February  2003  No. 280

Odor Measurement

At the Symposium on Air Quality Measurement Methods (San Francisco, November 2002) Charles McGinley of St. Croix Sensory, Inc., Lake Elmo, MN, talked about standardized odor measurement practices for air quality testing. McGinley said that community odors remain at the top of air pollution complaints to regulators and government bodies around the U.S. and internationally. Odor is measurable using objective, quantitative, standardized scientific methods in odor-testing laboratories. Point, area and volume emission sources can be sampled and tested for odor parameters such as odor concentration, intensity, persistence and descriptors.

Odor can also be measured and quantified directly in the ambient air using one of two standard practices by trained inspectors. The first method uses a standard odor intensity referencing scale made up of the standard odorant, n-butanol, to quantify odor intensity. The second method utilizes a field olfactometer, which dynamically dilutes the ambient air with carbon-filtered air in distinct dilution ratios. See the article on St. Croix Sensory's "New Olfactometer, the Nasal Ranger®" in the October 2002 newsletter (page 7).

McGinley described both U.S. and European odor measurement standard test methods. The Netherlands has played a very prominent role in advancing odor measurement standards. The results of a Dutch Inter-Laboratory study conducted from 1990-1992 led to the final Dutch standard released in 1995 and set the foundation for the development of a new European odor testing standard. A working group was formed within the Comité Européen de Normalisation (CEN) to develop a unified olfactometry standard. The first complete draft of the European standard was also released in 1995. In 1996, 19 laboratories from five countries participated in an Inter-laboratory Comparison of Olfactometry study.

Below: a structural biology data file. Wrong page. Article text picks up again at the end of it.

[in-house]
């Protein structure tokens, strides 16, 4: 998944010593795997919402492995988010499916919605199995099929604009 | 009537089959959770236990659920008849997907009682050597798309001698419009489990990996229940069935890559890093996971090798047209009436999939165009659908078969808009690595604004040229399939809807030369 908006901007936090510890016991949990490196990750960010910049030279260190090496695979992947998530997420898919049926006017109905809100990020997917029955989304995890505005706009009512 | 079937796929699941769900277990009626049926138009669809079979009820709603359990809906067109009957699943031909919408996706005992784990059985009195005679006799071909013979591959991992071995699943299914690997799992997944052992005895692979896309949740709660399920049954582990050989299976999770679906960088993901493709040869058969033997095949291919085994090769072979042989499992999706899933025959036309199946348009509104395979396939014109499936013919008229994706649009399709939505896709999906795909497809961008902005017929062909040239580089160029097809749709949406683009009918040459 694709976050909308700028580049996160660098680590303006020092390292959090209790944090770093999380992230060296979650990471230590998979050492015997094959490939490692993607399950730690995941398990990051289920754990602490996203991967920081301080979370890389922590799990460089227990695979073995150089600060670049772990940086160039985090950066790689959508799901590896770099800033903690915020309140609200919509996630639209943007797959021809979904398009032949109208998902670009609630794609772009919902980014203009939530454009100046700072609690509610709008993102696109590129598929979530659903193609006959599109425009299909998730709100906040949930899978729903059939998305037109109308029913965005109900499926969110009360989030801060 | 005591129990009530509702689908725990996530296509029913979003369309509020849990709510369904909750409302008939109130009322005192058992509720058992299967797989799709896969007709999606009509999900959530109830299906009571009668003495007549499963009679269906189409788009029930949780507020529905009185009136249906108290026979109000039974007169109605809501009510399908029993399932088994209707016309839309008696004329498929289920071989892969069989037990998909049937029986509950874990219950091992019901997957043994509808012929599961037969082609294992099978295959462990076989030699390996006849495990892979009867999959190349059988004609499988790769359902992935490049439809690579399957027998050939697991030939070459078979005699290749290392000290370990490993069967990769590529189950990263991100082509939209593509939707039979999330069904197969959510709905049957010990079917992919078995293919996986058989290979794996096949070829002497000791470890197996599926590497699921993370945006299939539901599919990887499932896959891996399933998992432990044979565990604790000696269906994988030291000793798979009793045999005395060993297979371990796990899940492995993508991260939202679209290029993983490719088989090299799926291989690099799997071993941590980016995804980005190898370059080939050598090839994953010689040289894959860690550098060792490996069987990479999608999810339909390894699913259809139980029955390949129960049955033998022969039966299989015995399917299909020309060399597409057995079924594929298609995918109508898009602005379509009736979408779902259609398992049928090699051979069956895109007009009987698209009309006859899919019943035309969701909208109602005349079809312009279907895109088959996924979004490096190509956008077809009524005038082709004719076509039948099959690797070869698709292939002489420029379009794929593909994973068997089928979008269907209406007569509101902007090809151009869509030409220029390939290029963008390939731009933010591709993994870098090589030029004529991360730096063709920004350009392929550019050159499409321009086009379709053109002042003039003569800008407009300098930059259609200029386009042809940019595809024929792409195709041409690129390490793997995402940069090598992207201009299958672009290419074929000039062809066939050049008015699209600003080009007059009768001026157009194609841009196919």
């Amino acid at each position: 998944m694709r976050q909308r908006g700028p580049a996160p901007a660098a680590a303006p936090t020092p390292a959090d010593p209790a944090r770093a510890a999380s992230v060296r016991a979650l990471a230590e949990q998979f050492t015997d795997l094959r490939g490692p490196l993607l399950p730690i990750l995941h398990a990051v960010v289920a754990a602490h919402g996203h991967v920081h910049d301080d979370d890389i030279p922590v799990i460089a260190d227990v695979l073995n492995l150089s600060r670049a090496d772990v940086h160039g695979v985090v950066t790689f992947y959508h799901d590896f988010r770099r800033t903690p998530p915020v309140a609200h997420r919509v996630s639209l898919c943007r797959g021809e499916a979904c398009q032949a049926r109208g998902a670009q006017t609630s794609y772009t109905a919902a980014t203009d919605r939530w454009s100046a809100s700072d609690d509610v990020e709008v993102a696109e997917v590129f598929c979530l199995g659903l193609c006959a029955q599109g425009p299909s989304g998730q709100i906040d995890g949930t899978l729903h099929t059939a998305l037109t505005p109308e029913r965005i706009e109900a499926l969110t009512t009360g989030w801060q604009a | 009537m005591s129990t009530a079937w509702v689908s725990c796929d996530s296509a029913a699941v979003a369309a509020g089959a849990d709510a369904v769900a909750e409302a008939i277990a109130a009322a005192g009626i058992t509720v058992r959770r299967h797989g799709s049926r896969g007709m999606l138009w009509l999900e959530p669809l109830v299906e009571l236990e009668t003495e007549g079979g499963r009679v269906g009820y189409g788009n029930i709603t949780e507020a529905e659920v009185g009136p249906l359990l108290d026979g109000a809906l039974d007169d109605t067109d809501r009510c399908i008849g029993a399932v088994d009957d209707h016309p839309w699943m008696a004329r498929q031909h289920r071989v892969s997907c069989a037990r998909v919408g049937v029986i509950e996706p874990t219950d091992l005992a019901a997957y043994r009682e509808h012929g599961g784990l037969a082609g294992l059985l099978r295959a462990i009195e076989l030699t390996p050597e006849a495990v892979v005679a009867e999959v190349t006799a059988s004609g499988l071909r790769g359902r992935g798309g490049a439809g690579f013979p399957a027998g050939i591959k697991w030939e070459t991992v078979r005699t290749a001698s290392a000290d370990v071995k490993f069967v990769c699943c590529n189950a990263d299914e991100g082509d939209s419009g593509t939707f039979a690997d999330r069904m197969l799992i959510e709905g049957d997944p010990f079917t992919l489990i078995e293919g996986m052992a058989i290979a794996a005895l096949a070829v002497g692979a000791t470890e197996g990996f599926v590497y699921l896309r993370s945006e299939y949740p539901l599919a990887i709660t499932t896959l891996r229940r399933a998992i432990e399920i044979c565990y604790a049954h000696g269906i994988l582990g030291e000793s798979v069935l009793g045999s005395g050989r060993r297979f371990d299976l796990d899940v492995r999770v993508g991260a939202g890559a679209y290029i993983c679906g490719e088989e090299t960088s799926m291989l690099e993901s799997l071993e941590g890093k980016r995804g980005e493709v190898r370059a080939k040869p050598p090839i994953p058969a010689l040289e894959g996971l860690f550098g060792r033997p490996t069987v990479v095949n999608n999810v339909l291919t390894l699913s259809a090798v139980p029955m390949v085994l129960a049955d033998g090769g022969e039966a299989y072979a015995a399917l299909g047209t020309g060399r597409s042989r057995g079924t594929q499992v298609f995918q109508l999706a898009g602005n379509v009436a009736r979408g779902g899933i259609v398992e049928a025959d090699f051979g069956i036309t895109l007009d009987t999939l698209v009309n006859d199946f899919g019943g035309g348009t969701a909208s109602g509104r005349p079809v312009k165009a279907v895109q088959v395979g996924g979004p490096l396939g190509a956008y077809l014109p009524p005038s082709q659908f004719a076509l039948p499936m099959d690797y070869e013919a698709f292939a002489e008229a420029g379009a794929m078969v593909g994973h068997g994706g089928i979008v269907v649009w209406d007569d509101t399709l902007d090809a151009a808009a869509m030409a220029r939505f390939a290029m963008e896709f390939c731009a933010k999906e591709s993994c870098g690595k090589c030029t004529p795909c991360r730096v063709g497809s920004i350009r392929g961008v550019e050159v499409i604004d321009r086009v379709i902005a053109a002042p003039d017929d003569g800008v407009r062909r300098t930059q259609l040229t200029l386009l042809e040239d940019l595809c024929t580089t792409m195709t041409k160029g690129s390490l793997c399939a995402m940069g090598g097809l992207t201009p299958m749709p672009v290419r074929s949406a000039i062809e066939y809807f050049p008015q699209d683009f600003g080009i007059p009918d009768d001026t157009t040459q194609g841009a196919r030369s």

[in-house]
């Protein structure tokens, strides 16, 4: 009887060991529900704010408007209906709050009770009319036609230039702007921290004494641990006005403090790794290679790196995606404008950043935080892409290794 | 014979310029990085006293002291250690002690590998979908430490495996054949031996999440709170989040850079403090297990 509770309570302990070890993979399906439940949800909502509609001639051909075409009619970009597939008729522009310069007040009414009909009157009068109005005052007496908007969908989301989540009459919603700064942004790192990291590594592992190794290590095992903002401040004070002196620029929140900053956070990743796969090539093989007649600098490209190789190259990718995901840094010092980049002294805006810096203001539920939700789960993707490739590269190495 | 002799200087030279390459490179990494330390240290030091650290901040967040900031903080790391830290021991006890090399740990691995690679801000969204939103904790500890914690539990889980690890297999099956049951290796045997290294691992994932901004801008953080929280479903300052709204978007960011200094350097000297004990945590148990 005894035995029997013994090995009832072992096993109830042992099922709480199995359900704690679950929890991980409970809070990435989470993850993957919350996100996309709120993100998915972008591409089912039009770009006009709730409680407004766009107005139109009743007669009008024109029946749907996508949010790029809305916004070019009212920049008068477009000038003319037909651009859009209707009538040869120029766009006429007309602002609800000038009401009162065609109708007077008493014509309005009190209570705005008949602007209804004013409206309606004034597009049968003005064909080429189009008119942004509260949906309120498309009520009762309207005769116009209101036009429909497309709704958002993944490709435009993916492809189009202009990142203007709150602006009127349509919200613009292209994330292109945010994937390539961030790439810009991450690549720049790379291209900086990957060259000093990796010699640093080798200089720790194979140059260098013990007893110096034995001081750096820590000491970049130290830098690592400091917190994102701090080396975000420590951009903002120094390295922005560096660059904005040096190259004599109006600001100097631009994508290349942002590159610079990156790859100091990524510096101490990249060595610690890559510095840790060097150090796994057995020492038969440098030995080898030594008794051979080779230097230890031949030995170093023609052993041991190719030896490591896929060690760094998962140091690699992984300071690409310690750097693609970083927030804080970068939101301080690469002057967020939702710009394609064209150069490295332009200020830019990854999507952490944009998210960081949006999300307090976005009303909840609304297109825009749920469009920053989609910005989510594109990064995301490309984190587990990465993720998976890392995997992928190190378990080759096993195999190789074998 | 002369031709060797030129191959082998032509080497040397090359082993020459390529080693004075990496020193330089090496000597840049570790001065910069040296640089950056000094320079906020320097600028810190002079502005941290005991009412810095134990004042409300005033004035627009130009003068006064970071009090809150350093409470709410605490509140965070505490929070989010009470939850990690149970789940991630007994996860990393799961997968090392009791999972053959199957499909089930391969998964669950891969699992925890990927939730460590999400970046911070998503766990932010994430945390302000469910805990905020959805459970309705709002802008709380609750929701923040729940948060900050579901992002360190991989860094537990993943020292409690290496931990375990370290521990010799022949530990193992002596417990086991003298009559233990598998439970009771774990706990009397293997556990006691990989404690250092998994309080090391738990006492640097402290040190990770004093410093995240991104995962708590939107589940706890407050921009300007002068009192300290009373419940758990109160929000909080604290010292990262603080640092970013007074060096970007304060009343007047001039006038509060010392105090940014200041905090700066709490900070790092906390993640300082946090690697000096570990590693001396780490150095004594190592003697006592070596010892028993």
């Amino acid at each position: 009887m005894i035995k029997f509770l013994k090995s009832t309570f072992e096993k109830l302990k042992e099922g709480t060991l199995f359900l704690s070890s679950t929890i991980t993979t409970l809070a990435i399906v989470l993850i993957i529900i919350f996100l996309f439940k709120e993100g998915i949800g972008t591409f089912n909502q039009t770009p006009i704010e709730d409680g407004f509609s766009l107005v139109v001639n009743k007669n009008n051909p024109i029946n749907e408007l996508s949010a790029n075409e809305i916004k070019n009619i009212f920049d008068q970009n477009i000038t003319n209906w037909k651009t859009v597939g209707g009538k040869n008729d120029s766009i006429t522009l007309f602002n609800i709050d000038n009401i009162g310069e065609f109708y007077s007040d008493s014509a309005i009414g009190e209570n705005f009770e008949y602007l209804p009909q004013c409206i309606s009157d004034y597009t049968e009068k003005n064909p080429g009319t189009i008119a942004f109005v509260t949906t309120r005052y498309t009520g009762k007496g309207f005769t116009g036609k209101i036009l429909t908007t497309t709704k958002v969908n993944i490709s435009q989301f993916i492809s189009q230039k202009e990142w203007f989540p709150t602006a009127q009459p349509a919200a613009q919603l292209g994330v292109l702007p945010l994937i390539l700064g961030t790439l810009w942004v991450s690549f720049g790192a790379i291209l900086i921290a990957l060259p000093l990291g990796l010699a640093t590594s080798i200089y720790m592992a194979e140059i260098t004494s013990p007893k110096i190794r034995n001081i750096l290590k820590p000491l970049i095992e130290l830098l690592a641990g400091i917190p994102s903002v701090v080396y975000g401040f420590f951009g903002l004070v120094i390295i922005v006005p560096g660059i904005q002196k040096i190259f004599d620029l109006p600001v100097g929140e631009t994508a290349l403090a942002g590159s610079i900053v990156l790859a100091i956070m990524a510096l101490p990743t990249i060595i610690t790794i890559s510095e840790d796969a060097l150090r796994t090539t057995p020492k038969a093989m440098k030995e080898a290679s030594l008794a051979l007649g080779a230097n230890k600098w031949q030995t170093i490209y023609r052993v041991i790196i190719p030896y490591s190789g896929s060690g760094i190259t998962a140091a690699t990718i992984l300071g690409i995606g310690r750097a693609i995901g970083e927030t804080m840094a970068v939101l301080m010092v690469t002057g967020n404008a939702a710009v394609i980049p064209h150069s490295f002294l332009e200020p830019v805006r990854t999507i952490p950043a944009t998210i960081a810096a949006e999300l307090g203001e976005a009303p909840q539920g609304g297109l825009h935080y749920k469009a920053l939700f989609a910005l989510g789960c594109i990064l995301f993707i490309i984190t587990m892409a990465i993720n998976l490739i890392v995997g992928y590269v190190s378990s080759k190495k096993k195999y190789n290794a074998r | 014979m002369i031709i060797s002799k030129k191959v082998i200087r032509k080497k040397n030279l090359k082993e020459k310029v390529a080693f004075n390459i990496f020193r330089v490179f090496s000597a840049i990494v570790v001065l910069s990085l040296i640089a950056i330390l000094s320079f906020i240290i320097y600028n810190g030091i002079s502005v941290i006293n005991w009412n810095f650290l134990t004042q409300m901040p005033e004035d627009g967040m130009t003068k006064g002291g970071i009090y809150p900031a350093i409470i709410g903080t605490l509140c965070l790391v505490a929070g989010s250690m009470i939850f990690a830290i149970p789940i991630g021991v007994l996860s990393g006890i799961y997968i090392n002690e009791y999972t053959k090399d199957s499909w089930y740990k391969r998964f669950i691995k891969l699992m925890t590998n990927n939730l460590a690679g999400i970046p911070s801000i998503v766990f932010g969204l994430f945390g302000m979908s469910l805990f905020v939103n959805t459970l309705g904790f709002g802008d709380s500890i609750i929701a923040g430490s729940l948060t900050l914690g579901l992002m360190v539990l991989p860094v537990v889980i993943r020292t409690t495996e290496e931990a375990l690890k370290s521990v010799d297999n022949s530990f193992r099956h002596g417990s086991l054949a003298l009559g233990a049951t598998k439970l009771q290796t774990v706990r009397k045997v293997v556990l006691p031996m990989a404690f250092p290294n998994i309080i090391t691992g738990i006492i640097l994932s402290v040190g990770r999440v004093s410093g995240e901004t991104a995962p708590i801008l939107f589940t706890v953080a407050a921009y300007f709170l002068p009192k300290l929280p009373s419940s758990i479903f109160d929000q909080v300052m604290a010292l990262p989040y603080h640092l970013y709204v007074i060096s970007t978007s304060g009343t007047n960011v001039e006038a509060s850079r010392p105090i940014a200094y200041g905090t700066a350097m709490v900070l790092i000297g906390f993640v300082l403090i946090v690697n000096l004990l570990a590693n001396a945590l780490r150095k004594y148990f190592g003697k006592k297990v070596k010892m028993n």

The CEN olfactometry standard was released to the public at the end of 1999 as Proposed CEN standard 13725 (prEN 13725) "Air Quality–Determination of Odor Concentration by Dynamic Olfactometry." The final revision was sent to the CEN in 2001 for approval. Final approval will obligate all countries of the European Union to adopt the standard and withdraw any conflicting or redundant national standards. The new European standard has been adopted in Australia, New Zealand and much of the Pacific Rim. Therefore, EN 13725 will become the de facto International Standard for odor testing, according to McGinley.

In the U.S., the proliferation of large scale animal confinement facilities (i.e., feedlots) as well as the general trend of urban sprawl moving people closer to odorous industrial, wastewater treatment and agricultural facilities has created a resurgence in funding for odor related research. In 1995 the A&WMA's Odor Committee formed a subcommittee that developed "Guidelines for Odor Sampling and Measurement by Dynamic Olfactometry” that were submitted for review in August 2002 to the ASTM International Sensory Committee. In October 2002, the committee initiated a comprehensive review of ASTM E679-91 (the existing ASTM odor testing standard) and elements of the AWMA guidelines and the EN 13725 Standard. The objective of the ASTM review is to achieve the repeatability, reproducibility and accuracy in odor testing that was achieved by EN 13725. For McGinley's complete presentation, see the February Fact Finder for MO 030228.

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